Questions Answered About Your Potential Appeal
Can I Appeal My Case?
If you lost your case at the trial level, you may want to consider filing an appeal. There are strict time periods that apply to appeals. If you do not file your appeal on time, you will be forever barred from appealing your case. You should immediately call Mario, Gunde, Peters, Rhoden & Kelley to discuss a possible appeal in your case. Our attorneys have decades of experience handling appeals.
Once I Decide To Appeal, How Do I Appeal My Case?
Case appeals are started by timely filing of a Notice of Appeal or Cross-Notice of Appeal in the lower tribunal (court), accompanied by the timely payment of any filing fees. The Notice should be substantially in the form required by Florida Rule of Appellate Procedure 9.900(a). This form requires that the notice state the name of the court to which the appeal is taken, the date of rendition of the order to be reviewed, and the nature of the order to be reviewed. Additionally, except in criminal cases, a conformed copy of the order or orders to be reviewed must be attached to the notice together with any order entered on a timely motion postponing rendition of the order or orders for appellate review.
Once an appeal has commenced in a district court of appeal, the appellant and cross-appellant, if any, will need to perfect the record on appeal by preparing and filing all relevant transcripts via a designation to the court reporter to prepare such transcripts and to file them with the clerk of the lower court . Further, the appellant and cross-appellant, if any, must transfer the record from the lower court to the district court for review via directions to the clerk.
Along with the duty to perfect the record on appeal, the appellant and cross-appellant, if any, have the burden of proving their case on appeal, which is accomplished through briefs and oral argument. The appellant and cross-appellant have the opportunity to file an initial brief raising and arguing the issues for review. The appellee and cross-appellee, if any, may file an answer brief responding to the issues raised and argued in the initial brief. Thereafter, the appellant and cross-appellant, if any, will have the opportunity to file a reply brief to rebut arguments made in the answer brief. Any party may request oral argument.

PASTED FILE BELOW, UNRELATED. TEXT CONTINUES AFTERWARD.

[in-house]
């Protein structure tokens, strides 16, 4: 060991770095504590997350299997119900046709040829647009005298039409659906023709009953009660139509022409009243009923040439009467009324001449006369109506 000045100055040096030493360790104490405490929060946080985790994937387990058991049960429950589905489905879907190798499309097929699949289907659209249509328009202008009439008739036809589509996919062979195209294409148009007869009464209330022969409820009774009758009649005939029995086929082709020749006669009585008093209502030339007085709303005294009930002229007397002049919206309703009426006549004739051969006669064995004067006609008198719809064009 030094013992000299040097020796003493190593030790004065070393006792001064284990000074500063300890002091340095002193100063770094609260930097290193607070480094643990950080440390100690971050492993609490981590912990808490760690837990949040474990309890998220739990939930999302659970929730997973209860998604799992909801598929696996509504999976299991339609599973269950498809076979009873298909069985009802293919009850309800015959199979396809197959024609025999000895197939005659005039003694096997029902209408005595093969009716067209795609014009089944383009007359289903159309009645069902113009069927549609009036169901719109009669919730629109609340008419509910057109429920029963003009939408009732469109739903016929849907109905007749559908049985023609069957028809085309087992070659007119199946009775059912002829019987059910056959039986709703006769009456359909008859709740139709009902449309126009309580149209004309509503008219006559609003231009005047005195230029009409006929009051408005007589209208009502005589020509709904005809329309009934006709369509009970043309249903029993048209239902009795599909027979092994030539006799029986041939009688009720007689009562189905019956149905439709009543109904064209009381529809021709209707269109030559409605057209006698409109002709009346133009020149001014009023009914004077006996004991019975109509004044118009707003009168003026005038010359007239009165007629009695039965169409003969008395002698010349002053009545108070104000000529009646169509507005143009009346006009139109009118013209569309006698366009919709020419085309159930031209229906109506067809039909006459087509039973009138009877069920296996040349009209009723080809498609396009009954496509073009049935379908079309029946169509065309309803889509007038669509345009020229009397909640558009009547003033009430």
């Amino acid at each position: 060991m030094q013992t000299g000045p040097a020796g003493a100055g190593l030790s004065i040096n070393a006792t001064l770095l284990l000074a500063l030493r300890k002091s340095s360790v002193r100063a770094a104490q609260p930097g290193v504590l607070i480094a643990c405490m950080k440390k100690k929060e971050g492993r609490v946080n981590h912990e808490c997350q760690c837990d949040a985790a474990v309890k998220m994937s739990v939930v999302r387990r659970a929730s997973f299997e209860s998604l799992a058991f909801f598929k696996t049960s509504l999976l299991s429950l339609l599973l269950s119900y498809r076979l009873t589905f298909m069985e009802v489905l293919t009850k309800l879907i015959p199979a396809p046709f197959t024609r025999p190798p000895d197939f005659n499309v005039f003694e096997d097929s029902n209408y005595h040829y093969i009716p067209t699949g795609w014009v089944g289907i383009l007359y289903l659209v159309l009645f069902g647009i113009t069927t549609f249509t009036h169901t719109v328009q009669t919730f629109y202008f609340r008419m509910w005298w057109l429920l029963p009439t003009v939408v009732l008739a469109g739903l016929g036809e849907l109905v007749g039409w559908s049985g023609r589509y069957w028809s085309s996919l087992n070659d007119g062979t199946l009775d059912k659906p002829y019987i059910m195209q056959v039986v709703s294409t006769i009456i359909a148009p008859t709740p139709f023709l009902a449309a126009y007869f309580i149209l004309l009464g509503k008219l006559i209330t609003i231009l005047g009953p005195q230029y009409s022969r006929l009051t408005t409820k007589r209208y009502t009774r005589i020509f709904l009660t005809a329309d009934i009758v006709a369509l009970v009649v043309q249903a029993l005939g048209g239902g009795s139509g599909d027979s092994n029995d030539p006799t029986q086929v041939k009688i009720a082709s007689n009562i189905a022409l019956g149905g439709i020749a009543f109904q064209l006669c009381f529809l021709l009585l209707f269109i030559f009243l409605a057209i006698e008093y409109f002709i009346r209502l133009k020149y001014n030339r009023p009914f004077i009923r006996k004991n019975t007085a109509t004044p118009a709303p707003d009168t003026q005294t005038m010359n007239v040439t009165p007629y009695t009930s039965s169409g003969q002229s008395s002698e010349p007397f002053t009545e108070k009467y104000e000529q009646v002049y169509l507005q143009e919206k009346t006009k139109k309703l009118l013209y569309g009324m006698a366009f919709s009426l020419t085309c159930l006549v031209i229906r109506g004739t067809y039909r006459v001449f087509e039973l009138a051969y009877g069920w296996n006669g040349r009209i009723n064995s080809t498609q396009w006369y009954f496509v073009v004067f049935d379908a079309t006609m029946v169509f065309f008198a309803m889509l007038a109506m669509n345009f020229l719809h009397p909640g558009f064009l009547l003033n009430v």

When all of the briefs have been filed or the time has expired for the filing of the briefs, then the case is considered “at issue” and therefore ready to be assigned to a panel of appellate judges. The judges are deemed the appellate court for the case, which consists of three appellate judges who will determine the merits of the issues raised and argued on appeal. If the appellate court has granted oral argument or has ordered oral argument be had, then it will issue a notice and oral argument calendar scheduling oral argument whereby the parties will have the opportunity to appear before the appellate court to argue the issues raised in the briefs.
Notably, an appeal is not a re-trial of the case before a different court. In appeals, no evidence is submitted before the appellate court and it is not conducted in the same manner as a trial court. Instead, the appellate court will review the record on appeal and the issues and arguments raised by the parties to determine whether the lower court committed an error of law that requires reversal and/or remand. In the event the appellate court determines that an error occurred, it will enter a decision with an opinion explaining its determination. If no error is found, the appellate court will usually issue an order simply affirming the lower court.
When the appellate court renders its decision, the parties will have the opportunity to file post-judgment motions and responses and have any further proceedings, which may be necessary to dispose of those motions. Thereafter, the appellate court will issue a mandate, thereby concluding the appeal and the appellate court’s jurisdiction in the case.
Appeals are very complex. You need to hire an experienced and aggressive appeal attorney. Call Mario, Gunde, Peters, Rhoden & Kelley today for a free consultation with an attorney who is experienced in handling appeals. We serve all of Brevard County, including Viera, Melbourne, Cocoa, Titusville, Suntree, West Melbourne, Indialantic, Palm Bay, and all other municipalities on the Space Coast of Florida. Initial consultations with an attorney are always available – call today, 321-631-0506, or use the contact form at the top of this page.